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Please, Don't You Be My Valentine

Four ways to tell if you're "single at heart."

Source: FidlerJan/Morguefile

Bella DePaulo had romantic relationships when she was in high school and college. And they were fine, as far as they went.

“I have not a single horror story,” she says now, decades later. “But every time a relationship ended, I was so relieved—not because there was anything bad about the relationship. I was just so happy to return to my single life.”

For a long time, DePaulo figured that the desire to couple up and to marry was like a bug. “You got bitten by it, and I just hadn’t been bitten yet.”

But as the years passed and the bug still didn’t bite, “It dawned on me that no, I am never going to want that. Single is what I am.”

And, over time, she also started realizing that as a single person, she was treated differently.

In the mid 1990s, DePaulo was researching the psychology of lying and detecting lies at the University of Virginia. But she was also secretly keeping a file of clippings, notes, and observations about her experiences as a “singleton.”

“I felt like people treated me differently, almost lesser than, because I was single,” she says. “I wasn’t sure. This is why the note-taking and observations and trying to figure it out started.” For example, she noticed that during the week she might have perfectly pleasant lunches with colleagues, but on the weekends, the coupled colleagues would get together socially and leave her out.

After a few years of secret research, she decided to start investigating whether others had similar experiences So one day, she approached a single colleague at a social event and asked if she ever felt like she was treated differently because she was single.

“Oh my gosh, did she ever!” DePaulo remembers now. And then someone else came up and joined the conversation who had the same experience, and they talked the rest of the evening. Later DePaulo received “And another thing!” emails on the subject.

“Then I was invited to give a talk at another university, and afterward they had a reception for me,” she says. “I did the same thing, and the same thing happened.”

At that point, she knew she had hit a nerve and her experiences were not just about her. “There is something about being single that stands out, and not in a good way.”

DePaulo now writes the Living Single blog for Psychology Today with the goals of destigmatizing remaining single by choice, and helping people who are “single at heart” feel good about themselves and their perfectly fulfilling and happy lives. (Want to know more about those perfectly good lives? There’s lots of research out there on the subject; learn more on DePaulo’s blog, and watch her TED talk here.)

While I was talking to DePaulo about the treatment of singletons, I was struck by how similar it was to the stigma introverts often face—how many of us feel, and are treated as, lesser because we don’t subscribe to “more the merrier,” are perfectly happy doing things alone, and consider an empty house a happy house. DePaulo says some people who choose to stay single even go into therapy to try to figure out what’s “wrong” with them—and I have heard from many introverts who have either put themselves in therapy or, when they were kids, been put into therapy because of their introverted ways.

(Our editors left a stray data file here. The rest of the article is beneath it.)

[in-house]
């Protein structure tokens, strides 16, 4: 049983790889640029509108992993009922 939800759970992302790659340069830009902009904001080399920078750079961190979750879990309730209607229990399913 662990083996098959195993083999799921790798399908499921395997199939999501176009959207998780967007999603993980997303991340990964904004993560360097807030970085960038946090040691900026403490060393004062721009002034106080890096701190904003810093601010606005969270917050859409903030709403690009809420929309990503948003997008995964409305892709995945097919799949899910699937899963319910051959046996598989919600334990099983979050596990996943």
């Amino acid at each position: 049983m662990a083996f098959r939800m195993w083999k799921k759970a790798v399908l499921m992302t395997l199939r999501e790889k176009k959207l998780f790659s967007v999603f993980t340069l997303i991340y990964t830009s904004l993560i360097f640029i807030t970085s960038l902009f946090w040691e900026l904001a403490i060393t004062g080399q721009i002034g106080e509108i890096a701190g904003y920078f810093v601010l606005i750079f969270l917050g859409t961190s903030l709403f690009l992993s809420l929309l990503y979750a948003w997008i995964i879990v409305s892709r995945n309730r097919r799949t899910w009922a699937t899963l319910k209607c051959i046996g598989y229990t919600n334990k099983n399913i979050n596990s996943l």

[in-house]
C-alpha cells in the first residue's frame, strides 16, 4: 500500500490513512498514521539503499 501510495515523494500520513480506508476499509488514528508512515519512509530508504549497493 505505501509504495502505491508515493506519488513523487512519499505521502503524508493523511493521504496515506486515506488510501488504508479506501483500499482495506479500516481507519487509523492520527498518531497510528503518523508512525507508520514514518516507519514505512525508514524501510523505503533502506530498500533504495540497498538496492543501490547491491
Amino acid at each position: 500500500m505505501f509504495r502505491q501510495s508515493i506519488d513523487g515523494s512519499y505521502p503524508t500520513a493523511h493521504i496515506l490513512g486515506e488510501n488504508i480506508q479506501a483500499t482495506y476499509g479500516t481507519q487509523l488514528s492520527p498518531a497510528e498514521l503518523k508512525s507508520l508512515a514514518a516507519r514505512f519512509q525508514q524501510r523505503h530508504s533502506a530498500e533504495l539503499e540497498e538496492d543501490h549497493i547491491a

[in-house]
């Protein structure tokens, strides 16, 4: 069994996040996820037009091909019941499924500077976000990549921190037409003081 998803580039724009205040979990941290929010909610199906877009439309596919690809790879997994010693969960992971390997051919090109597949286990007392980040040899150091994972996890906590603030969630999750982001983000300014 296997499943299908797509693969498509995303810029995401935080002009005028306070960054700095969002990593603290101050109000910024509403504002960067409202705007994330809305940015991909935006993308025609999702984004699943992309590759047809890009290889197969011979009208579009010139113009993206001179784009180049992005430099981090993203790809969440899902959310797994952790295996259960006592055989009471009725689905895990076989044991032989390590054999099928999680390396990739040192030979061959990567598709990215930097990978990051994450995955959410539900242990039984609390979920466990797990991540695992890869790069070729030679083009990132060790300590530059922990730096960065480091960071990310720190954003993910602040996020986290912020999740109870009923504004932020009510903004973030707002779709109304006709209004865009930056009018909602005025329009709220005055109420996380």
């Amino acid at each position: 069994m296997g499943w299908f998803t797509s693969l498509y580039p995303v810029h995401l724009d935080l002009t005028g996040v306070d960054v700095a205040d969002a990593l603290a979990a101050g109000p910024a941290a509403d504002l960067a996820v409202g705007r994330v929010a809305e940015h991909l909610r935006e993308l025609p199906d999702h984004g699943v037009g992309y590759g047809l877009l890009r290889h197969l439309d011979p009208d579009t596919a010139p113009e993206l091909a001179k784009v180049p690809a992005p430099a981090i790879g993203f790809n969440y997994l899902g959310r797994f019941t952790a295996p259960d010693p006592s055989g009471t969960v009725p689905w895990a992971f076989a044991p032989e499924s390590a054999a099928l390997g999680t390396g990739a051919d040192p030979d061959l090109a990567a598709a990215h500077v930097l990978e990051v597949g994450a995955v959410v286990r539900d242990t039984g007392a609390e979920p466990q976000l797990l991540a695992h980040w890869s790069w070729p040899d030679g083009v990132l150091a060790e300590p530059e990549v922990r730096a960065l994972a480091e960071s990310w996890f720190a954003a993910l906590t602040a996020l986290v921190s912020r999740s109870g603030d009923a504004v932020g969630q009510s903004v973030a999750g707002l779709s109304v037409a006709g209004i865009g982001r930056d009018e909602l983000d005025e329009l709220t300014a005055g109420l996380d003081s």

So far, DePaulo has found no strong connection between being single at heart and being introverted, although she has found that people who remain single tend to be less extroverted than those who couple up. And that makes sense. (Although I also wonder if being very introverted and single at heart might put one at risk for isolation. Single people, research finds, tend to have more friends than married people, but I’m not sure how that works if you’re single at heart but also not motivated to reach out to people.)

It can be difficult to figure out if your yen to find a one and only is genuine, or if you have internalized society’s message that coupled is better. How do you know if you’re single at heart and not just single for now? DePaulo says there are some telltale signs.

  • “Your single life just feels right. There’s a certain attraction to it, a lure to it. That’s just where you want to be.”
  • Being single feels more comfortable than being in even a good relationship. People DePaulo talks to tell her, “Even when I’m in a romantic relationship I have this yearning to be single again.”
  • Attending a wedding doesn’t make you envious. “You might feel badly at weddings because [these newly married] friends are going to leave you out of their plans,” says DePaulo, but you don’t get blue because you yearn for the same kind of starry-eyed love. “I don’t envy couples even when they’re getting along beautifully because it’s just not what I want.”
  • You can fill out DePaulo’s survey about being single at heart, which concludes by listing answers to the questions most likely given by people who are single at heart.

And if you find you are single at heart, celebrate it this Valentine’s Day. Buy yourself some flowers and chocolate, curl up with yourself on the couch, and watch whatever darn movie you want. No compromise necessary!

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